And on the other end of the size spectrum, this little Western flycatcher came in for care. The people in Orphan Care are always excited to get in an uncommon visitor, even if it’s only for a few days or weeks. This cute little bird will be cared for and released as soon as possible so he can rejoin the gene pool!
So last week we got to see the rotating fly harvest that we perform to provide food for our insect eaters (and make it a bit more pleasant for our volunteers!) Andrea showed me one use to which the flies are put: “Flynana” or, mashed bananas with flies! The consummate resourcefulness of our volunteers never fails to amaze anyone who looks closely at our operation. Here we use some of the produce being donated by local Safeway stores, plus the recycled flies caught on site in one of our solar fly traps to provide a balanced diet for particular baby birds (like the flycatcher above.)
Dr. Orr performed surgery on one of the red-eared slider turtles that came in to us from a local lake. The animal had swallowed a fish hook and it was removed surgically to prevent further damage. This is another reason to not dispose of used fishing gear anywhere wildlife can have access to it. Animals such as this turtle are ill equipped to know and avoid the hazards of man-made flotsam in a man-made lake.
A young Northern pintail duck was rescued last week. The bird presented a badly broken wing which was splinted and wrapped by Dr. Orr on Tuesday. Pintails are a migratory duck with gorgeous feathers not often seen around Phoenix. It appears that this duck may have been involved in an automobile collision. He will be watched closely as his wing heals.
One of the many baby black-crowned night herons we’ve taken in this season was examined for an eye problem last week. Presenting a tear in the nictitating membrane on one of its eyes, Dr. Orr and Dr. Wyman treated the problem with some soothing eye drops until the injury heals.
And speaking of waterfowl, this muscovy duck seems to have claimed the title “Queen of all she surveys” in the waterfowl enclosure on the north side. The other ducks, ducklings and geese don’t seem to care much about who wants to be in charge, as long as the food keeps coming and the water tubs are full.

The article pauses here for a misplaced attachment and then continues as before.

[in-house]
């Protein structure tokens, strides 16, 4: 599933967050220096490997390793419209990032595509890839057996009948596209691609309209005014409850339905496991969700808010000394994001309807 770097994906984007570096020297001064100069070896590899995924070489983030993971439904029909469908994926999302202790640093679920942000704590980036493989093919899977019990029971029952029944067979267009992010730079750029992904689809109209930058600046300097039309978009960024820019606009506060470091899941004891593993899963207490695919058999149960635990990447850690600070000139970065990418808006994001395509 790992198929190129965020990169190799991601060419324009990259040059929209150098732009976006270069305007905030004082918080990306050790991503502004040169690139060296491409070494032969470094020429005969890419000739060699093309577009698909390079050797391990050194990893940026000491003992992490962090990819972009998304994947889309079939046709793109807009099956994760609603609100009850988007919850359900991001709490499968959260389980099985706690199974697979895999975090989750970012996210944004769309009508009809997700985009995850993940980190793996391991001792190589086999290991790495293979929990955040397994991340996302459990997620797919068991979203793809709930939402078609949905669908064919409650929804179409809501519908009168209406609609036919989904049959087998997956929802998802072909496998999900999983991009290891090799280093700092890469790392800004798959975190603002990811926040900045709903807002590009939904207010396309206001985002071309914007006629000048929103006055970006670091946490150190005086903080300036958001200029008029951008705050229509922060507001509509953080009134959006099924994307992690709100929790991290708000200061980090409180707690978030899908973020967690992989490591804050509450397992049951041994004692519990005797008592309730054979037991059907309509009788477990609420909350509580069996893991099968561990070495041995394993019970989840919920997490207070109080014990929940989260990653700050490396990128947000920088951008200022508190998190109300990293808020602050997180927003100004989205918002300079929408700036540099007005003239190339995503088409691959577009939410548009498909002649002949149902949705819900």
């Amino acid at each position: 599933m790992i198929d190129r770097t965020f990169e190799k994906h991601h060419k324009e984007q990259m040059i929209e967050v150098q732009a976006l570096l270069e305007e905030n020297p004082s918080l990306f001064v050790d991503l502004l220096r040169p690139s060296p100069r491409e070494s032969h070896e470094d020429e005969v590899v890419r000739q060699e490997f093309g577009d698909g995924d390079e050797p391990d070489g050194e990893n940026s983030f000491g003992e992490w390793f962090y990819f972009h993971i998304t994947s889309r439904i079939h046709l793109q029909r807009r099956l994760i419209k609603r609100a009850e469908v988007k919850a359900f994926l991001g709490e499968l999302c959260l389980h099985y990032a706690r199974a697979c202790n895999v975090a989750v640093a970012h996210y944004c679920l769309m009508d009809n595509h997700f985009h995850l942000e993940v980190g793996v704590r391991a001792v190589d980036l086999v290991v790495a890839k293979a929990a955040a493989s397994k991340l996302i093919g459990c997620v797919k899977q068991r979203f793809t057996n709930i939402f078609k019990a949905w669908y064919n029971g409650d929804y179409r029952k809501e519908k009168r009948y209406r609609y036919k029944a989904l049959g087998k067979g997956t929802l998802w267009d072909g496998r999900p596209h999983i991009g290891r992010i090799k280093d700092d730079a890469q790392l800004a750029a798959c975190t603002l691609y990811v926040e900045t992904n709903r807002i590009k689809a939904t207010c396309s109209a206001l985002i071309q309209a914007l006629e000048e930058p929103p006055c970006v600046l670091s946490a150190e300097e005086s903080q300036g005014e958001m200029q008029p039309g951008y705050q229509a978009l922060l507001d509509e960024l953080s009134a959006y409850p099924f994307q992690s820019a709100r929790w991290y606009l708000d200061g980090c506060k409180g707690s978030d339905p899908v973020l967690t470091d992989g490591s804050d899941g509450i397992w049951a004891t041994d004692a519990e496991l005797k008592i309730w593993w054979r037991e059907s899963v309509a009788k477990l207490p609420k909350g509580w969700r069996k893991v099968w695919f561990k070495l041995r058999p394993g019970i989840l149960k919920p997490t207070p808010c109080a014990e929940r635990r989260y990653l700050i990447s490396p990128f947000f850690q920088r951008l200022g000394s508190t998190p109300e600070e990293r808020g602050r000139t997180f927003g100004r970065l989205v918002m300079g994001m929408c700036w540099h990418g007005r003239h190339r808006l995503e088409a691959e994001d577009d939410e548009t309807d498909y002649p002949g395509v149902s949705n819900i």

A little female kestrel got to go outside with a new leg band last week. Just in time too, since she is rapidly growing new tail feathers and hopefully will be released soon!
In what must have been the second (or third) clutch this year, a baby Harris’ hawk fell from a nest located high up in a tree last week. It was examined for injury and immediately placed with our foster mom for imprinting and training. Near the top of the tree, returning it to the nest which is always the first choice was not an option in this case. Our HaHa fosters do quite well and this bird should be released when the time comes.
Anne Peyton and Carol Marshall took our Aplomado falcon and a black vulture down to the Southwest Wings birding festival in Sierra Vista last week. An event that brings in people from all over the world, the crowds seemed to really enjoy these two birds which are not often seen in Arizona. By introducing the public to these infrequent visitors to our skies, Liberty hopes to enhance their appreciation by Arizona residents of all ages.
I had to get a shot of this wind-blown red tail hawk who was perched on a sign looking across the Rio Salado towards where our new facility will be built. Maybe he knows what our facility will mean to the wildlife population of this area and all of Arizona when we begin operations within the year!